Wednesday, September 16, 2009

The trope of shareholder value

Once the crisis is over (yes, despite the fact that some have declared that the recession is over, there are signs the crisis remains) and the financial industry moves towards serious cultural adjustment, it will eventually have to consider the role of standards, compensation, and rewards. As Marshall Goldsmith recently argued in the Washington Post, financial incentives in the industry need to be more in line with desired practices (he even cites Steve Kerr's article about the folly of rewards). (see Goldsmith's article here

At many major firms now on the government doll, as well as organizations across industries, incentives remain exactly where leadership wants them -- in finding clever and resilient forms of executive compensation. The issue isn't that incentives aren't aligned with organizational goals, the problem is the goals themselves -- the goal is high executive compensation, not return to share holders – in many cases, little regard exists for long term consequences, risk or even in many cases the shareholders. It wasn't a problem of poor goal setting, it was the goals themselves, and they rewarded exactly the kind of behavior that was desired.

Another set of incentives that will need to be considered comes in the form of other people's money. CNBC reporter Charles Gasparino argues that what allowed investment banks to take on such huge risks (measured often in borrowing as much or more than 30 times equity), was the fact that these publicly traded companies were gambling with shareholder's money. (See him talk about it here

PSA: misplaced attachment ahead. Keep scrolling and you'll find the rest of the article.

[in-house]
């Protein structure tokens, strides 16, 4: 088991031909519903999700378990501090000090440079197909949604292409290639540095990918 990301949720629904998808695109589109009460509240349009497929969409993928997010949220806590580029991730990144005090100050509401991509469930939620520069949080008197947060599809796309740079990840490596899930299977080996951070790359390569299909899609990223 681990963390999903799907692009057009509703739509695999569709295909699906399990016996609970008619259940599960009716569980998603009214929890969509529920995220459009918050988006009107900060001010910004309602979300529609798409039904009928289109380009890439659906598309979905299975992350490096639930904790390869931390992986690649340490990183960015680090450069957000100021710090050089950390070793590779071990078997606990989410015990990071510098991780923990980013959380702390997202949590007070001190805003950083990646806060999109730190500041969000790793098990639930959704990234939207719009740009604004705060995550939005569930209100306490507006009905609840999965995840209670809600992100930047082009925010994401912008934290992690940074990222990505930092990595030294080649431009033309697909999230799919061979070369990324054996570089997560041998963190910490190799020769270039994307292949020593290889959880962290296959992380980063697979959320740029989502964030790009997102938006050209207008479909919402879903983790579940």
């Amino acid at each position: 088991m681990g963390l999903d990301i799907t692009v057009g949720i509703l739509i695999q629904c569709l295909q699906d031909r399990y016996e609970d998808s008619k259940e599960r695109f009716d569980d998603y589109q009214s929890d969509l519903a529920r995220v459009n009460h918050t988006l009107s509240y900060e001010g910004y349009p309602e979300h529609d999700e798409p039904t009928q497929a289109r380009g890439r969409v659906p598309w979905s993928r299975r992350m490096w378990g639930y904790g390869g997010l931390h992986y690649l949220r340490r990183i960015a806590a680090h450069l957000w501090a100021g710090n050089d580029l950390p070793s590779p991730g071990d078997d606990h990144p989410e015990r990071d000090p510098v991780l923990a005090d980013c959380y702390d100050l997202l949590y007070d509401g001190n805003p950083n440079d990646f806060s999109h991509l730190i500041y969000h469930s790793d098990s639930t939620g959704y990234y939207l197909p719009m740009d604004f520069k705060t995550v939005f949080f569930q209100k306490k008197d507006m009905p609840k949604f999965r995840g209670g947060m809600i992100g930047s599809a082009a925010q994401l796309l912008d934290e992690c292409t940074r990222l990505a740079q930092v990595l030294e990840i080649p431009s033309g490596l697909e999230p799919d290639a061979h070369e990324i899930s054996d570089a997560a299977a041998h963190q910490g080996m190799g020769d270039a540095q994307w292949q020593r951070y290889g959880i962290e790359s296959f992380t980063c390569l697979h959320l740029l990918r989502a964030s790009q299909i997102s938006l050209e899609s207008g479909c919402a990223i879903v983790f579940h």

We can talk all we want about shareholder value, but until incentives are aligned with shareholder value, not simply short-term one time profits, often in the form of short term trading returns, - the whole discussion of shareholder value is simply a trope.

Wednesday, September 2, 2009

Financial crisis and leadership

The current financial crisis provides some incredible examples of leadership -- especially the challenges and unintended consequences of action. The situation faced by then Treasure Secretary Henry Paulson represents some of those challenges. A recent article in Vanity Fair (as well as other sources including PBS Frontline Series - Inside The Meltdown) paints him as a reluctant government interventionist. Here is a link to the Vanity Fair story that was provided to me by Mike Nothum a student in my MBA class:

Despite the still unknown consequences of these decisions, we can begin to see some of the short term consequences, as Erik Ballinger drew my attention to a story by David Cho in The Washington Post about who benefited and who has yet to benefit from the bailout cash -- suggesting that the too big to fail banks grown even bigger.

Not only are consequences unforeseen, our interpretation of the events is likely to continue to shift for some time.